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Album review: Summer Camp – ‘Welcome To Condale’

November 11, 2011

Summer CampWelcome To Condale (Apricot Recording Company / Moshi Moshi). Available here.

 

 

When LCD Soundsystem put down hipsters for their “borrowed nostalgia for an unremembered Eighties” in ‘Losing My Edge’, they obviously felt the past is a foreign country that young people should avoid visiting. But when Elizabeth Sankey sings about relationship woes in ‘1988’ – set in a period where it’s hard to imagine she was even pushed out of the womb yet – it’s so affecting it’d be churlish to complain.

Sankey and cohort Jeremy Warmsley, who together make up Summer Camp, have created a fictional Californian town perpetually stuck 25 years ago, a place in which all their songs’ characters can yearn, weep, hang out, break hearts and grow old too quickly. Welcome To Condale is an album heavily influenced by onscreen depictions of North American suburbia – be it John Hughes films, found home movies or Sweet Valley High – and at its centre are two fictional leading ladies, one a lovesick teenager, the other a fading Hollywood starlet. This means that the band can focus on tales of both unrequited adolescent romance and decaying glamour, two themes they write about especially well (and to melodies catchier than flu you caught off Beyonce).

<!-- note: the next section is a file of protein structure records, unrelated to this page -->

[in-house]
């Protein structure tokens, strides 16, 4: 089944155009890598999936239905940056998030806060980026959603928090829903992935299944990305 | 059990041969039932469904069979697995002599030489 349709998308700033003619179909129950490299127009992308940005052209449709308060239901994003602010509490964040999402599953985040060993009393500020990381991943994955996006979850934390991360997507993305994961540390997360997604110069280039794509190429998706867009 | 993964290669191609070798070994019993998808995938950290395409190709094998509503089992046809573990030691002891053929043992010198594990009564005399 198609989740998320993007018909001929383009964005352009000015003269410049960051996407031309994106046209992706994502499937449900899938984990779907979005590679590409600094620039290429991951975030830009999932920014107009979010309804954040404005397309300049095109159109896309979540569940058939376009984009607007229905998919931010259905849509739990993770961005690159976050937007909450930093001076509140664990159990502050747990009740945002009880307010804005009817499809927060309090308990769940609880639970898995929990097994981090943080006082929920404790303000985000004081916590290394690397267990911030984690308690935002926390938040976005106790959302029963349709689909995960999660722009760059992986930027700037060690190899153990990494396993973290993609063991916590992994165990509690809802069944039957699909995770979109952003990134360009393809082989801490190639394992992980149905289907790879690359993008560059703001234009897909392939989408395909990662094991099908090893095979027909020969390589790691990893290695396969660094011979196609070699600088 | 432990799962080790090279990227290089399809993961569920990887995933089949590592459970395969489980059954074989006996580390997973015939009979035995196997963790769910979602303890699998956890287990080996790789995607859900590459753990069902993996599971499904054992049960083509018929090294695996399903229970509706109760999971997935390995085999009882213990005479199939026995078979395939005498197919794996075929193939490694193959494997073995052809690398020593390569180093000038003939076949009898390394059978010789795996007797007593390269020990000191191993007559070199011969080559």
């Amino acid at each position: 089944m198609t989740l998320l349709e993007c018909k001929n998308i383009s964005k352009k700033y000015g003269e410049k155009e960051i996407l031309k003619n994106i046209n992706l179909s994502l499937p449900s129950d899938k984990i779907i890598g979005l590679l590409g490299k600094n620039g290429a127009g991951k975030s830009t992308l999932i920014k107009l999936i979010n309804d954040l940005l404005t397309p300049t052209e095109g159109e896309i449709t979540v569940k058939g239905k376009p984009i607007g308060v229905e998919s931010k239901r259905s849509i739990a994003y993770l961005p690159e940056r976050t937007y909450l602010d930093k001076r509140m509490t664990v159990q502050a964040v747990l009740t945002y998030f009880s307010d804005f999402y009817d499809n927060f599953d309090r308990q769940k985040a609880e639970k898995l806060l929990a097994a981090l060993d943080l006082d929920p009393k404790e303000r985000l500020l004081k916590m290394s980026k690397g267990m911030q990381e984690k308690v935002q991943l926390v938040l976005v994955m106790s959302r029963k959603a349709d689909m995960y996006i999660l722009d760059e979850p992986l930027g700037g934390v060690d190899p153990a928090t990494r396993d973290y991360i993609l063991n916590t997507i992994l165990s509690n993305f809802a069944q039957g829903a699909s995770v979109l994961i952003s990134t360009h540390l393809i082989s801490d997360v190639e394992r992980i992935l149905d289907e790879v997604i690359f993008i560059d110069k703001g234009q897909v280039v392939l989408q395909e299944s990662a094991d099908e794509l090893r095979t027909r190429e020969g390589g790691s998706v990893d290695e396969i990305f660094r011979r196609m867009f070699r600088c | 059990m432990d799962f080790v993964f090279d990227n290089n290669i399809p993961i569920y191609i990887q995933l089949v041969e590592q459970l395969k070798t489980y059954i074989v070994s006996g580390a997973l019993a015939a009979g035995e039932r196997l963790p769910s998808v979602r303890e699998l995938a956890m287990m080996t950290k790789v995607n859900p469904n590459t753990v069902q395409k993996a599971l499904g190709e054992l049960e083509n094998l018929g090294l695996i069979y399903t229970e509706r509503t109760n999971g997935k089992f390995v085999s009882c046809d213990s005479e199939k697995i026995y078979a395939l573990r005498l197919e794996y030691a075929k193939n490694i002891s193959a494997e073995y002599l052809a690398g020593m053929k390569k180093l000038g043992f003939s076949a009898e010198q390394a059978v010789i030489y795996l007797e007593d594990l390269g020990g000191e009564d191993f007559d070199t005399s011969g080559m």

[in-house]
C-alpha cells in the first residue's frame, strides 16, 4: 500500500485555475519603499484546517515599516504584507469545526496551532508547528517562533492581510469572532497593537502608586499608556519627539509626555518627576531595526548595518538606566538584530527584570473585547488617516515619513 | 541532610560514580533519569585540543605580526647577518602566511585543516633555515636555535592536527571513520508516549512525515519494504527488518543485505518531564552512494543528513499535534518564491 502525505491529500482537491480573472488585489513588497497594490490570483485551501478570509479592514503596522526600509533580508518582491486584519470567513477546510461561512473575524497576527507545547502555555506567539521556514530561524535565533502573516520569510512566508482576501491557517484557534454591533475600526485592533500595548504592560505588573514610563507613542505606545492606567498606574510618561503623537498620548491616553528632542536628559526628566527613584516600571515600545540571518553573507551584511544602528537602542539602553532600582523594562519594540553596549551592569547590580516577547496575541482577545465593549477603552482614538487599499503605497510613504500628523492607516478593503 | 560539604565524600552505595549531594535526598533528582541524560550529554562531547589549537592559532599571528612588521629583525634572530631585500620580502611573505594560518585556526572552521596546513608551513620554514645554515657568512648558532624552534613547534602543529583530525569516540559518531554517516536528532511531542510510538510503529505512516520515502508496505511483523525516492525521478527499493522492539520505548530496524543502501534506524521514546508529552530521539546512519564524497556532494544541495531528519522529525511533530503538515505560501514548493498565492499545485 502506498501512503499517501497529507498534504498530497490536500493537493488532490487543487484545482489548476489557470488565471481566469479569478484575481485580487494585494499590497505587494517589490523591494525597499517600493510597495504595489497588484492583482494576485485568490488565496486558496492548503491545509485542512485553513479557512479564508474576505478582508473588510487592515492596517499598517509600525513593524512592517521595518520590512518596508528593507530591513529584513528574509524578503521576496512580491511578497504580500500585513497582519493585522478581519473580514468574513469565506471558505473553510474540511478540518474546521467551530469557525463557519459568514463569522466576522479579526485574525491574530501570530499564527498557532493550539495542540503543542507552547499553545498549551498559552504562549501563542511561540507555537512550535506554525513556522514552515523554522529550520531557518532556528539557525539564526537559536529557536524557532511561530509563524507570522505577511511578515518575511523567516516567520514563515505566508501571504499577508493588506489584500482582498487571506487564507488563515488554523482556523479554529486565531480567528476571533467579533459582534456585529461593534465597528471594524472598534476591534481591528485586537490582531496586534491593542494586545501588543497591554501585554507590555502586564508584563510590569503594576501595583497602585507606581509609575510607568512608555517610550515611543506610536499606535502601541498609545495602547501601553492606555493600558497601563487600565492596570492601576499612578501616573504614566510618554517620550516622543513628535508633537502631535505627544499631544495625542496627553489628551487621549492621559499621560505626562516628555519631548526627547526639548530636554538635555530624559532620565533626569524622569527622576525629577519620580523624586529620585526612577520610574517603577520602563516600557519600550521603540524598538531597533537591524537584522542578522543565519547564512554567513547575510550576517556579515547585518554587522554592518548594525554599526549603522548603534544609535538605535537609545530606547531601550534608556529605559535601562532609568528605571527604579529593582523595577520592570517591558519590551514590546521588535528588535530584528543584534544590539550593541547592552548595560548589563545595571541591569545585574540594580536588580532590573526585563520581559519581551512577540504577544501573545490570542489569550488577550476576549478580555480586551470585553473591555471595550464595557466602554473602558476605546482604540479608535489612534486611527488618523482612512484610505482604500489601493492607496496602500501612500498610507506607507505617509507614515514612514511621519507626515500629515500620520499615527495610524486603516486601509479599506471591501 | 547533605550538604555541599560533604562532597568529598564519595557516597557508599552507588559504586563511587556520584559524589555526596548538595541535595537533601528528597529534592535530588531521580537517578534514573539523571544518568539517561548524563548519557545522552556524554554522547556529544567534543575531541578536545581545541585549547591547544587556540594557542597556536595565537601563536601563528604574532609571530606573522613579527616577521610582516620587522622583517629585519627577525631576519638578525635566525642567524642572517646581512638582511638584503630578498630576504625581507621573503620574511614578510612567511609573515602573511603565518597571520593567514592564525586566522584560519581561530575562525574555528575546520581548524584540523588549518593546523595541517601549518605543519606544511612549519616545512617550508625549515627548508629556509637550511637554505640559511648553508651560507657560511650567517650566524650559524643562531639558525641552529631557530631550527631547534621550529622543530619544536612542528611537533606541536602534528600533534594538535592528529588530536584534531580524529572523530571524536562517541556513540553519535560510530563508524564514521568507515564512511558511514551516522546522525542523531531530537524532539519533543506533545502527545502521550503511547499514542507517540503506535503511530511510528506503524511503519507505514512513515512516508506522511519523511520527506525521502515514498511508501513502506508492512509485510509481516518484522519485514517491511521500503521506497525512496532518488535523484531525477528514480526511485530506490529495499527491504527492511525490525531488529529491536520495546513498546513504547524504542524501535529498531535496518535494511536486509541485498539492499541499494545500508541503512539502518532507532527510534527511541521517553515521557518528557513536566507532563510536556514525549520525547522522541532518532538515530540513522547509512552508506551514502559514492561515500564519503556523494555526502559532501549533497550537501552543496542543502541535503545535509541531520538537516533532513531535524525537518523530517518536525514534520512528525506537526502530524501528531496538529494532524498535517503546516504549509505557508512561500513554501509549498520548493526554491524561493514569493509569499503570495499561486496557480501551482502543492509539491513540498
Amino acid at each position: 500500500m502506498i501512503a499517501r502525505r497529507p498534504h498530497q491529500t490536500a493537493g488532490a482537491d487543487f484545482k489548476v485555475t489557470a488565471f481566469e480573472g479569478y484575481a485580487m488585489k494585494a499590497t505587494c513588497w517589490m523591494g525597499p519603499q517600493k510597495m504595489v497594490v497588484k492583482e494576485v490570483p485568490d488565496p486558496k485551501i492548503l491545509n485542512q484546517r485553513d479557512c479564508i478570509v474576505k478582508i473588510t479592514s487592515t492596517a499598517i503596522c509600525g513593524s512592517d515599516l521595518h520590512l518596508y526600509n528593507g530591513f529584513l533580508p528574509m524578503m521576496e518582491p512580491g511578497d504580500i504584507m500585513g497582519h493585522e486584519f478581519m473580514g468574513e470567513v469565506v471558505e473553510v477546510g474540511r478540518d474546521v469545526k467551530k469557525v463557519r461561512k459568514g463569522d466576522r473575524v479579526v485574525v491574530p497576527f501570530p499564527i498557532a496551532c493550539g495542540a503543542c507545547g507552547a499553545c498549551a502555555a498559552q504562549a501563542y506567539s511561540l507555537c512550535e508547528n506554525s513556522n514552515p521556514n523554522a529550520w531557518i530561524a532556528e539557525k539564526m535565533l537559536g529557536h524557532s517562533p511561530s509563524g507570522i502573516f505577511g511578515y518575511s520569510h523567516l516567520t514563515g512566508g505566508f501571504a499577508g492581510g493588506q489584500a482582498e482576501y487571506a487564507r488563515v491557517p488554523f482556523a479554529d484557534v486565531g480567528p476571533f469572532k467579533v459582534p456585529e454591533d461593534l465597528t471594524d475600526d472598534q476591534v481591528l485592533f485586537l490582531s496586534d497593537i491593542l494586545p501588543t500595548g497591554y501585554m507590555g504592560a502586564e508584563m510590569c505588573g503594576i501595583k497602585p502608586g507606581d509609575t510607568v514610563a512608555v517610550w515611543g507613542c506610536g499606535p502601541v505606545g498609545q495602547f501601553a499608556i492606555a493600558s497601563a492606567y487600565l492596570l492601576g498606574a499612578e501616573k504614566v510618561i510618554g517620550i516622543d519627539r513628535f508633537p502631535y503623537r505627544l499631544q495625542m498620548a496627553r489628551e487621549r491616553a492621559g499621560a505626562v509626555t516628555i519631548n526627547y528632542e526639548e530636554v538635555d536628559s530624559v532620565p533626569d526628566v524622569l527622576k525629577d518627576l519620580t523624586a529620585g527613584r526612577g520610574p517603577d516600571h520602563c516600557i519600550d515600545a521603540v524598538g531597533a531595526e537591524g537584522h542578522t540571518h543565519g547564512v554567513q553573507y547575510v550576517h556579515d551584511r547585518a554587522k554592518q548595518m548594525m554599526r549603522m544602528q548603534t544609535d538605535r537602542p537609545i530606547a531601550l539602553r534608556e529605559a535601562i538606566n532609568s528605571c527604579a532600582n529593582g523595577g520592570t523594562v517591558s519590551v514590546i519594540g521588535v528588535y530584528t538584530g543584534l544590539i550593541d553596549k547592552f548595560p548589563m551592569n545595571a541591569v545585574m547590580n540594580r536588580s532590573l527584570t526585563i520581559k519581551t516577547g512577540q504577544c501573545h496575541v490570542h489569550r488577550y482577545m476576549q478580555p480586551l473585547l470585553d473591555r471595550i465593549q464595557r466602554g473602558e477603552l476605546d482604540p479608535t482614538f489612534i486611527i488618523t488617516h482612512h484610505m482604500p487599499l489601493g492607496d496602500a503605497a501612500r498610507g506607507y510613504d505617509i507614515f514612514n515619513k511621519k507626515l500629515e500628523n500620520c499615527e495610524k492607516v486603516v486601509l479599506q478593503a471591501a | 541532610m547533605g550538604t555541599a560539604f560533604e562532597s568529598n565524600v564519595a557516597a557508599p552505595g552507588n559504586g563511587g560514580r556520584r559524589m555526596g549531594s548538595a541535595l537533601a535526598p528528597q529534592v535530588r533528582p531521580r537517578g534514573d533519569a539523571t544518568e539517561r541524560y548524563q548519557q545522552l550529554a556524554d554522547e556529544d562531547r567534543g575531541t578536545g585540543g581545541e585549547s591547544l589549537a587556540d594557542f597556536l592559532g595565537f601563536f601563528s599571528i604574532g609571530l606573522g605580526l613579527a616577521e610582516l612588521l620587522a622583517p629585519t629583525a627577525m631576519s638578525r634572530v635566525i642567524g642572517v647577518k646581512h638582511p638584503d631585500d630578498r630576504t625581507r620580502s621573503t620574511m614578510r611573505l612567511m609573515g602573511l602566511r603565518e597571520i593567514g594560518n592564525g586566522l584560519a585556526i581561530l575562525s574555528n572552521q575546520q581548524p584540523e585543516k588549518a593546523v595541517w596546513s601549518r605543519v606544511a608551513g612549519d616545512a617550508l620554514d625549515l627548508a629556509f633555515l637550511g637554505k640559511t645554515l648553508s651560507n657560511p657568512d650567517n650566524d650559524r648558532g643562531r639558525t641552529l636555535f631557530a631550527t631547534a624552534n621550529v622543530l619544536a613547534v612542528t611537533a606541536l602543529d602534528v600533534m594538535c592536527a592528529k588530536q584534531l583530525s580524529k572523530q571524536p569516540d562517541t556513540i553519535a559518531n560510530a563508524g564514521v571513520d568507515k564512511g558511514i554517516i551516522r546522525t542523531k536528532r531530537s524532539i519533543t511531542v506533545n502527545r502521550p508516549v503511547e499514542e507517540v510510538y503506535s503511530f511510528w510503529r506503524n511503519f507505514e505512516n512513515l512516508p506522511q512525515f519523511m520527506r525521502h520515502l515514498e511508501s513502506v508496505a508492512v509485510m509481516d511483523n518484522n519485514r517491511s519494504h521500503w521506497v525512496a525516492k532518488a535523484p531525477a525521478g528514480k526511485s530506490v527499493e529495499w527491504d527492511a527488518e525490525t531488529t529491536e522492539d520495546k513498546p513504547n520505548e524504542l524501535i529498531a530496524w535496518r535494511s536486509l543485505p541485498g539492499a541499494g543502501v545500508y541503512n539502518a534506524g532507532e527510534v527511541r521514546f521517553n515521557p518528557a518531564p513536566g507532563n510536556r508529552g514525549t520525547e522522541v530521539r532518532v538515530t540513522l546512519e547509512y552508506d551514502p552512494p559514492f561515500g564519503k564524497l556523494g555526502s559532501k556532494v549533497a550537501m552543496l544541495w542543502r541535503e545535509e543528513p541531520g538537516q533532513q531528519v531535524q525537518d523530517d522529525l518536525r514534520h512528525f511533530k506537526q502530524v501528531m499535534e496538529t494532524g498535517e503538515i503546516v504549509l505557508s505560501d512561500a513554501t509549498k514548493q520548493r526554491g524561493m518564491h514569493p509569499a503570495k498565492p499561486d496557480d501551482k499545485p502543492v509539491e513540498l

Indeed, ‘I Want You’ expresses teenage longing just as effectively as, say, ‘Baby Love’ or  ‘Be Mine!’, albeit in a more sinister way: “If I could I’d kiss your lips so hard your entire face would bruise / Write your name in blood on every wall, it would make the evening news.” Meanwhile, tracks like ‘Nobody Knows You’ and ‘Done Forever’ are so seeped in regret and melancholy it makes Sankey sound old beyond her years, and not because the songs are set in a different decade.

[Incidentally, after playing the nostalgic backside off Welcome To Condale I decided to go back and listen to Warmsley‘s solo album The Art Of Fiction, and the contrast is quite staggering. While the songs on both are melodically and melancholically narrative-based, The Art Of Fiction feels like a set of dusty photographs, whereas Welcome To Condale feels like a moment in time doomed to skip and repeat itself forever, like the car outside the church in that episode of Doctor Who. Or, to put it another way, The Art Of Fiction sounds like it’s emanating out of a haunted jewellery box, while Welcome To Condale sounds like it’s being sung by ghosts stuck inside an early edition of Dream Phone (not sonically, of course – the band and Steve Mackay have done an amazing production job.)]

Simon Reynolds in his recent book Retromania pointed out that the Eighties revival has now been going on longer than the 1980s themselves. As long as it produces albums like Welcome To Condale – i.e. albums that don’t suffer from the law of diminishing returns / sound as good if not better than most LPs from the time they’re fetishising – then as far as I’m concerned it can keep going as long as it wants.

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